‘The sharpness of things is going to soften, disappear’*
It started when they painted the Rex grey.
And then I noticed how many other Port buildings were being painted grey.
The Beacon Cove Towers – grey.
Woodruff Terrace – grey.
The corner shop – grey.
And then there are the new cranes at Webb Dock – grey.
That set me to wondering about grey and why it is the colour of choice at this time.
Don’t get me wrong, it’s not that I don’t think that grey looks smart. But what has happened that grey looks right and other colours no longer do?
After all, grey suits Port.
Station Pier and the beacon look at home in grey.
The Sandridge Life Saving Club and the piles of Princes Pier – all grey.
And the winter mood is grey, the outlook is grey.
What does grey mean?
In 2010, Lidewij Edelkoort, trend and fashion forecaster, spoke about grey in the Good Weekend in words so intriguing I recorded them in a notebook:
‘I felt we were going to enter a new world of fusion between contrasts. Grey became a metaphor for the need for dialogue, duality osmosis: the need we sometimes have to burn our bridges; and create ash, to be able to build new things.
The sharpness of things is going to soften, disappear. There’s going to be marbling, mottling, feathering, fluttering.’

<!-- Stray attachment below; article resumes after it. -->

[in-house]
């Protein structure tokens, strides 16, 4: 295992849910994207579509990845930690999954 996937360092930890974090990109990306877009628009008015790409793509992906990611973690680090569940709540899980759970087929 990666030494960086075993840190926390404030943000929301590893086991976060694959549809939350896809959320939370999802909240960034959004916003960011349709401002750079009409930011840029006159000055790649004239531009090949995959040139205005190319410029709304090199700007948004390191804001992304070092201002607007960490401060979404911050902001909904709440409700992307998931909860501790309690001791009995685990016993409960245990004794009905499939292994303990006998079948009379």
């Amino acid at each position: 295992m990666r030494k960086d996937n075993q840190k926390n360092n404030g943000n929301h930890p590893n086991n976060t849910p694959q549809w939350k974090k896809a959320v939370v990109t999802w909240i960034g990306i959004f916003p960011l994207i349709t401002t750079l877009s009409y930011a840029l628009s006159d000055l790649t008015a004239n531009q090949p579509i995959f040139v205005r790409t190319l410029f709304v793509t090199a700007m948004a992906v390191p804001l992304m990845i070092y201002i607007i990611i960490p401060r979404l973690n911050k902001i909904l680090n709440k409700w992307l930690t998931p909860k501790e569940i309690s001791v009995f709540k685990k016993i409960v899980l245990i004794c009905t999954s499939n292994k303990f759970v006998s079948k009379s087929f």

Edelkoort also wrote in 2008
‘the bestselling RAL color in history is reference #7035, a boring middle grey tone. Grey is the perfect fusion of black and white, the color of nuance and dialogue, and a metaphor for a mature and truly democratic lifestyle. The family of greys permits all other colors to lean against them, to underline or overshadow them. Grey is patient and flexible and an appeasing tone in times of change and financial crisis. … mouse grey paint everywhere may be the next small thing.’**
After pondering grey this week, I wondered whether grey offers a kind of safety in uncertain times. You can’t argue with grey – its neither here nor there.
Some commentators are predicting a hung parliament at the general election on July 2nd – neither this, nor that.
What are your thoughts on grey?
More recently Lidewij Edelkoort has written an anti-fashion manifesto. It is a critique of fashion but also of our times. Here is a snippet to pique your interest, if like me, fashion is not a subject you usually read about
‘the fashion world is still working in a 20th-century mode, celebrating the individual, elevating the it-people, developing the exception… in a society hungry for consensus and altruism’.